“He’s been super supportive,” said Harrison. “He’s super calm and has taught me how to deal with this kind of stuff. It’s been really helpful to have him around.”

Blaisdell will play for the University of North Dakota next season.

Logan Neaton (Prince George Spruce Kings) – Round 5 (144th overall), Winnipeg Jets

The Jets took back-to-back BCHL players with their two fifth-round picks, taking Neaton at 144 overall after taking Blaisdell earlier in the round. The Brighton, Mich., native wasn’t on any draft rankings heading into the draft, but the selection is well-deserved as Neaton finished the regular season with the seventh-best goals-against average in BCHL history at 1.92. He was even better in the playoffs where he went 16-1 with a 1.46 goals-against and a .940 save percentage, leading the Spruce Kings to a Fred Page Cup title.

“It’s such an honour to be drafted by the Winnipeg Jets,” he said via Twitter. “Thank you to my friends, family, teammates and coaches for all the support along the way. I’m excited for what the future holds.”

Neaton is committed to UMass-Lowell.

Kevin Wall (Chilliwack Chiefs) – Round 6 (181st overall), Carolina Hurricanes

Another player who wasn’t on many people’s radar heading into the season, Wall, from Fairport, N.Y., immediately impressed teammates, fans and scouts with his goal-scoring ability this season.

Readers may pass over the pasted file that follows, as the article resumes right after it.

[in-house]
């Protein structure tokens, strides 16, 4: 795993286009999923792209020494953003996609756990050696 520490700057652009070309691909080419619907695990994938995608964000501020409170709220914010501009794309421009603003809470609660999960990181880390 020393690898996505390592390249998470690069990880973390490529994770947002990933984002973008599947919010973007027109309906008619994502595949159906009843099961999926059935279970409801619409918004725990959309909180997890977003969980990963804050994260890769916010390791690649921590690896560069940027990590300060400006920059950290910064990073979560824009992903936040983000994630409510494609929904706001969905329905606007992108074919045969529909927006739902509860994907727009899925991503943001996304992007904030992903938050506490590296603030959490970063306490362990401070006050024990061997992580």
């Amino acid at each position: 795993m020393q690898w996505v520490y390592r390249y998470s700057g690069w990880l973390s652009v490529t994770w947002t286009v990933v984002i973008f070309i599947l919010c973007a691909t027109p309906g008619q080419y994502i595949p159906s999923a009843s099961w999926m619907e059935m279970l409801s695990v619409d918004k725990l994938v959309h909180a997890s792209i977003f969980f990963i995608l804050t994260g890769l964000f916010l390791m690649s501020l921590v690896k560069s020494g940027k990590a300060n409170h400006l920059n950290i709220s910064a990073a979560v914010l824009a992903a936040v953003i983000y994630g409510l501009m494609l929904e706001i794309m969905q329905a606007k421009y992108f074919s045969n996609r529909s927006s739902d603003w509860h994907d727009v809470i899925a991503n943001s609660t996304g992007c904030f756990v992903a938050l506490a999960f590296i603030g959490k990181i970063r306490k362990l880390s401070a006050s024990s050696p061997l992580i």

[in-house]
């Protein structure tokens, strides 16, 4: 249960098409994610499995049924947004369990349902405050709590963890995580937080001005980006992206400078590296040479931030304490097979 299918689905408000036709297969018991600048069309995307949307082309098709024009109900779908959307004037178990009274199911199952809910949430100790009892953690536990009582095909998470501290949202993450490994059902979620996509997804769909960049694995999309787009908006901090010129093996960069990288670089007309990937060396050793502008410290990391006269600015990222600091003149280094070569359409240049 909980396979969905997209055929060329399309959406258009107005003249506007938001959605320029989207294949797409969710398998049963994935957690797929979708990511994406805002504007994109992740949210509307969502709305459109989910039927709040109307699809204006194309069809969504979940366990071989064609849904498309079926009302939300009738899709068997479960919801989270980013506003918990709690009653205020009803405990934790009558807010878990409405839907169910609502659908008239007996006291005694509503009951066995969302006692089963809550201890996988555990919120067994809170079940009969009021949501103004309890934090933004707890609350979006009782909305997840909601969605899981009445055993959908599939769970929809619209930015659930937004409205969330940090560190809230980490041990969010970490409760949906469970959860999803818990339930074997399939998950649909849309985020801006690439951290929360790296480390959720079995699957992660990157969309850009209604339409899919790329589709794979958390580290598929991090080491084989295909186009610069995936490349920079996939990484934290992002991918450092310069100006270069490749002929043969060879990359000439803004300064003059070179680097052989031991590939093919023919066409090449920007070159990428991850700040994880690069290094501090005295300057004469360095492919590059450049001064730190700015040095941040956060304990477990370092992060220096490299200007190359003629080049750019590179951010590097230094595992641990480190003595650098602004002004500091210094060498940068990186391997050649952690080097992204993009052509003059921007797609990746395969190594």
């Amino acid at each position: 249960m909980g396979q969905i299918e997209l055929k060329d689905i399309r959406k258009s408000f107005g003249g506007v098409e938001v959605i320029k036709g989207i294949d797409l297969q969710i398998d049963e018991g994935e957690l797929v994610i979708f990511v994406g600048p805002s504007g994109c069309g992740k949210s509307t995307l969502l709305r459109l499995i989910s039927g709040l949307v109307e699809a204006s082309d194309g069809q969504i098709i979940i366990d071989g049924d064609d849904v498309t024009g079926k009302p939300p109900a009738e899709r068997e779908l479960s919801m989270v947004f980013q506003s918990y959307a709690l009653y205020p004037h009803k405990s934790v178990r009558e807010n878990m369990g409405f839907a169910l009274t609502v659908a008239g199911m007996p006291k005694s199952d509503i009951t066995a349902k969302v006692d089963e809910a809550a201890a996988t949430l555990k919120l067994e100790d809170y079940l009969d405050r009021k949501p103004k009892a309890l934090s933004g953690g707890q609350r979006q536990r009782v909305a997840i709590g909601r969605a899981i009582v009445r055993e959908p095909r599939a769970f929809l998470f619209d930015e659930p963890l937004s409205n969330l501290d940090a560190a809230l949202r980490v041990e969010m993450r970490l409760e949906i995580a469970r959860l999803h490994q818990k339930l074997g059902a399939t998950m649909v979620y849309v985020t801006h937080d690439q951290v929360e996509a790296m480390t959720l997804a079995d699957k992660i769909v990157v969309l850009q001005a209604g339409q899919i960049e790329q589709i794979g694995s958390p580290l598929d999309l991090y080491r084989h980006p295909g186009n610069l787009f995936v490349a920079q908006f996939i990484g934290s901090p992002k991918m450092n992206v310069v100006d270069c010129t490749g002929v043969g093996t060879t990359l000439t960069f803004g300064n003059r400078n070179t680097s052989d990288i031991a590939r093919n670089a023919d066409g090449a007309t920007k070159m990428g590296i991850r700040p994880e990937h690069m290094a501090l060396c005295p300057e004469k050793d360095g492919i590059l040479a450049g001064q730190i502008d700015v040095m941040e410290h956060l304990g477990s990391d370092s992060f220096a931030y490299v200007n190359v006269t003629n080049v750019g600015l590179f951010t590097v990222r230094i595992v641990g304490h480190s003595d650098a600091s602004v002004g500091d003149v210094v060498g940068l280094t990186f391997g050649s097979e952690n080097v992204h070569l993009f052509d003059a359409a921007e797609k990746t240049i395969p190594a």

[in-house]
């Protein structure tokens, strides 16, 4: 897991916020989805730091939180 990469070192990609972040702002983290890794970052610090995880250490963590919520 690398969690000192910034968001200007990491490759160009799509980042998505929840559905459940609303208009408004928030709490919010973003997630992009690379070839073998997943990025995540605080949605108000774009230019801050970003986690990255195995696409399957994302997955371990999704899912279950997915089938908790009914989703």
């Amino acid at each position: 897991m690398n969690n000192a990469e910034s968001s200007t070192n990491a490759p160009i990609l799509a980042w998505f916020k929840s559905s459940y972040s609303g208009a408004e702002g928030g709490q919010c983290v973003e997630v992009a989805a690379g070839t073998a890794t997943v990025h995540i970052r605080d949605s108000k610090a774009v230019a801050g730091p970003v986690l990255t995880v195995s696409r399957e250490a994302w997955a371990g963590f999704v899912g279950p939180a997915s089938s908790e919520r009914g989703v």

He led all BCHL rookies with 31 goals and was named a First-Team All-Star and a member of the All-Rookie Team.

In November, he earned a scholarship to Penn State University where he will play the 2019-20 season.

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There were also several players selected who are committed to BCHL teams in 2019-20, including:

Jayden Struble (Victoria Grizzlies) – Round 2 (46th overall), Montreal Canadiens

Cade Webber (Penticton Vees) – Round 4 (99th overall), Carolina Hurricanes

Cooper Moore (Chilliwack Chiefs) – Round 5 (128th overall), Detroit Red Wings

Nikita Nesterenko (Chilliwack Chiefs) – Round 6 (172nd overall), Minnesota Wild

ICE CHIPS:

The highest number of BCHL players chosen in a single NHL draft was in 2004 when 12 were taken.

Three Victoria Grizzlies players were selected in the 2019 draft, marking the first time that’s happened since 2004 when the Salmon Arm Silverbacks had four players chosen.

Three of the eight BCHL players selected are from B.C. and six of eight are from Canada.